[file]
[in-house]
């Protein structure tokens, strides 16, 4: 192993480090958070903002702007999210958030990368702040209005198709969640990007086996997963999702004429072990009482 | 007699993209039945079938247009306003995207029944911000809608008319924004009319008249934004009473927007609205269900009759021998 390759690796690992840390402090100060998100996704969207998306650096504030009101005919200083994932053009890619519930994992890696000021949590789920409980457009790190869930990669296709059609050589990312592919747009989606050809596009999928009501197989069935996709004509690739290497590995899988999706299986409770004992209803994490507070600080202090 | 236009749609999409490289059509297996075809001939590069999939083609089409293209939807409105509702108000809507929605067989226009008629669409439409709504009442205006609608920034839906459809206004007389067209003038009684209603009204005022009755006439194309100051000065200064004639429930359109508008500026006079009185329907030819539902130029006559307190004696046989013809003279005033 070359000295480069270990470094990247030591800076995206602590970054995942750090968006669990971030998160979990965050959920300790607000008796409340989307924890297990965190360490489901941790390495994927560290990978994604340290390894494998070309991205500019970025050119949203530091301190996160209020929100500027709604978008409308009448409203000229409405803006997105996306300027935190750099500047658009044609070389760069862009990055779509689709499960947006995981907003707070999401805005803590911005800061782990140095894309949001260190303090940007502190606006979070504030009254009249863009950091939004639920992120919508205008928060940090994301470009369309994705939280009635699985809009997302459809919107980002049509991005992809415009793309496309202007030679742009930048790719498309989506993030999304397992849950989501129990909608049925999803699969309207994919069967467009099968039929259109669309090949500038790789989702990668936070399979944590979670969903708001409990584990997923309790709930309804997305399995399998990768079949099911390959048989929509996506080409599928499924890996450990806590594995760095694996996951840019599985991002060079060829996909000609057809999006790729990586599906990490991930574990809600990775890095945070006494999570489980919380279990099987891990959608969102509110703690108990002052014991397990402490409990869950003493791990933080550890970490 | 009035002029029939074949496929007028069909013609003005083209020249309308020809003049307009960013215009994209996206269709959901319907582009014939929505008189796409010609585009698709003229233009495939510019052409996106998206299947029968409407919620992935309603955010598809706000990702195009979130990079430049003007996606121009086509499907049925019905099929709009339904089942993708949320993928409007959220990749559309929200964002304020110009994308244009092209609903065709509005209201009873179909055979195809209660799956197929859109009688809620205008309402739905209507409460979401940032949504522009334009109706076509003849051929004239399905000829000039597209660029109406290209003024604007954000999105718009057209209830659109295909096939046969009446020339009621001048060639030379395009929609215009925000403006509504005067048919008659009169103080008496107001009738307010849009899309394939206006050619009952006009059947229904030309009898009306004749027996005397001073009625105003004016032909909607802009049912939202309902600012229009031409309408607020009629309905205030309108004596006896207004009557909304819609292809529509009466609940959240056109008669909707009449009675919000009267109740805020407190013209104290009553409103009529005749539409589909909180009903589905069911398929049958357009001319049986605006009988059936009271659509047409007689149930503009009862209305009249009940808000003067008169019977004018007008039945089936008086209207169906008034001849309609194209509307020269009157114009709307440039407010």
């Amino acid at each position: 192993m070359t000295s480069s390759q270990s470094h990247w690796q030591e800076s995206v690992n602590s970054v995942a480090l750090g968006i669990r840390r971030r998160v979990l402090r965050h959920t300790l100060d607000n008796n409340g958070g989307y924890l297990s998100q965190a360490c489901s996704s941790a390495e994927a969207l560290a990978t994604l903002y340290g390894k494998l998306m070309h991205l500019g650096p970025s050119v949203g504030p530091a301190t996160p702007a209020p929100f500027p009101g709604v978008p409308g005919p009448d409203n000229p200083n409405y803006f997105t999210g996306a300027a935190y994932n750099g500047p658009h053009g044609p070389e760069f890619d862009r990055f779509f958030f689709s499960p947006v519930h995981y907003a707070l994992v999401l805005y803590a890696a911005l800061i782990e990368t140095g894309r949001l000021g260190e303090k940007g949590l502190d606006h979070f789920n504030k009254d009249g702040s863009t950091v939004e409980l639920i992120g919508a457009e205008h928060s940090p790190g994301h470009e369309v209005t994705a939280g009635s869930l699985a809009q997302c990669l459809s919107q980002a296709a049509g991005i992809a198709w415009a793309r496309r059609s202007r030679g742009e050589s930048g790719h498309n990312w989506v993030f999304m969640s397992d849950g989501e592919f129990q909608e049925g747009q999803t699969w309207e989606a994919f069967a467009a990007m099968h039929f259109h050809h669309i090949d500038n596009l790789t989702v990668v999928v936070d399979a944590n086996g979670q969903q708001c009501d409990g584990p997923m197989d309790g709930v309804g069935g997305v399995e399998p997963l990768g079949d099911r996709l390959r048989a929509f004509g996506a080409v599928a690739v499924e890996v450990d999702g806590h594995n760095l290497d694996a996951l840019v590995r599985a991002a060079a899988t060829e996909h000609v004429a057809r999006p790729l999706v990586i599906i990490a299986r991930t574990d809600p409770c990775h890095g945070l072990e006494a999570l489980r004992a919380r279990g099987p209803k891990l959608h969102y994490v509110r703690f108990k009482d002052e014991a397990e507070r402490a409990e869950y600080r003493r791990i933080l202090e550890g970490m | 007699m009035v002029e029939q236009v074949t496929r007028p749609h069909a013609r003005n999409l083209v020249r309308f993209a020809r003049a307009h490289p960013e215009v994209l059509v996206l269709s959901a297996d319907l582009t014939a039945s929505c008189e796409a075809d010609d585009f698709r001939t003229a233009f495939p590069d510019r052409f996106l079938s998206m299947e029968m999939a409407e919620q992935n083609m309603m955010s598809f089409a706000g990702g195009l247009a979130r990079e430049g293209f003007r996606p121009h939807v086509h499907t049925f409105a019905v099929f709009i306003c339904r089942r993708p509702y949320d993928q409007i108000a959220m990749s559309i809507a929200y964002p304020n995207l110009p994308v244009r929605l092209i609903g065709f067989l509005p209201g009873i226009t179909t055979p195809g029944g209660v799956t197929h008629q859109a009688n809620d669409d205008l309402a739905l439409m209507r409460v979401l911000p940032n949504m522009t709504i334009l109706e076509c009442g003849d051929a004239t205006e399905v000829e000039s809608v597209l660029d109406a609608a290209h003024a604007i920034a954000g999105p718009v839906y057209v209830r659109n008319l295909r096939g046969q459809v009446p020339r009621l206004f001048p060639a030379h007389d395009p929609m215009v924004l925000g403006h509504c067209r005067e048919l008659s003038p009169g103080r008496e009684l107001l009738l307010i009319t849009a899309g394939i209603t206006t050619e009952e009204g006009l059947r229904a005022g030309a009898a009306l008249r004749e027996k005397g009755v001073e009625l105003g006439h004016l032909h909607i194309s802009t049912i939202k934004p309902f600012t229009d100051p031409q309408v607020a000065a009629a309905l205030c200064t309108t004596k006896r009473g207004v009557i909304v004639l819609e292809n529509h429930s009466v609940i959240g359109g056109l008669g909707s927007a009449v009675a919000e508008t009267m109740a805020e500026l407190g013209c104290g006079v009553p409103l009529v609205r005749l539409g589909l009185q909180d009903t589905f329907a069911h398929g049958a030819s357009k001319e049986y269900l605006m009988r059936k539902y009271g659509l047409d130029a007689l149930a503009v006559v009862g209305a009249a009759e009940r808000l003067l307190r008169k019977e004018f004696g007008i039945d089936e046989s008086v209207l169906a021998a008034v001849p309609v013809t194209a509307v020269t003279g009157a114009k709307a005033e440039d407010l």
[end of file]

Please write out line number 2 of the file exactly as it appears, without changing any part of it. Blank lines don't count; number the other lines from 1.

């Protein structure tokens, strides 16, 4: 192993480090958070903002702007999210958030990368702040209005198709969640990007086996997963999702004429072990009482 | 007699993209039945079938247009306003995207029944911000809608008319924004009319008249934004009473927007609205269900009759021998 390759690796690992840390402090100060998100996704969207998306650096504030009101005919200083994932053009890619519930994992890696000021949590789920409980457009790190869930990669296709059609050589990312592919747009989606050809596009999928009501197989069935996709004509690739290497590995899988999706299986409770004992209803994490507070600080202090 | 236009749609999409490289059509297996075809001939590069999939083609089409293209939807409105509702108000809507929605067989226009008629669409439409709504009442205006609608920034839906459809206004007389067209003038009684209603009204005022009755006439194309100051000065200064004639429930359109508008500026006079009185329907030819539902130029006559307190004696046989013809003279005033 070359000295480069270990470094990247030591800076995206602590970054995942750090968006669990971030998160979990965050959920300790607000008796409340989307924890297990965190360490489901941790390495994927560290990978994604340290390894494998070309991205500019970025050119949203530091301190996160209020929100500027709604978008409308009448409203000229409405803006997105996306300027935190750099500047658009044609070389760069862009990055779509689709499960947006995981907003707070999401805005803590911005800061782990140095894309949001260190303090940007502190606006979070504030009254009249863009950091939004639920992120919508205008928060940090994301470009369309994705939280009635699985809009997302459809919107980002049509991005992809415009793309496309202007030679742009930048790719498309989506993030999304397992849950989501129990909608049925999803699969309207994919069967467009099968039929259109669309090949500038790789989702990668936070399979944590979670969903708001409990584990997923309790709930309804997305399995399998990768079949099911390959048989929509996506080409599928499924890996450990806590594995760095694996996951840019599985991002060079060829996909000609057809999006790729990586599906990490991930574990809600990775890095945070006494999570489980919380279990099987891990959608969102509110703690108990002052014991397990402490409990869950003493791990933080550890970490 | 009035002029029939074949496929007028069909013609003005083209020249309308020809003049307009960013215009994209996206269709959901319907582009014939929505008189796409010609585009698709003229233009495939510019052409996106998206299947029968409407919620992935309603955010598809706000990702195009979130990079430049003007996606121009086509499907049925019905099929709009339904089942993708949320993928409007959220990749559309929200964002304020110009994308244009092209609903065709509005209201009873179909055979195809209660799956197929859109009688809620205008309402739905209507409460979401940032949504522009334009109706076509003849051929004239399905000829000039597209660029109406290209003024604007954000999105718009057209209830659109295909096939046969009446020339009621001048060639030379395009929609215009925000403006509504005067048919008659009169103080008496107001009738307010849009899309394939206006050619009952006009059947229904030309009898009306004749027996005397001073009625105003004016032909909607802009049912939202309902600012229009031409309408607020009629309905205030309108004596006896207004009557909304819609292809529509009466609940959240056109008669909707009449009675919000009267109740805020407190013209104290009553409103009529005749539409589909909180009903589905069911398929049958357009001319049986605006009988059936009271659509047409007689149930503009009862209305009249009940808000003067008169019977004018007008039945089936008086209207169906008034001849309609194209509307020269009157114009709307440039407010």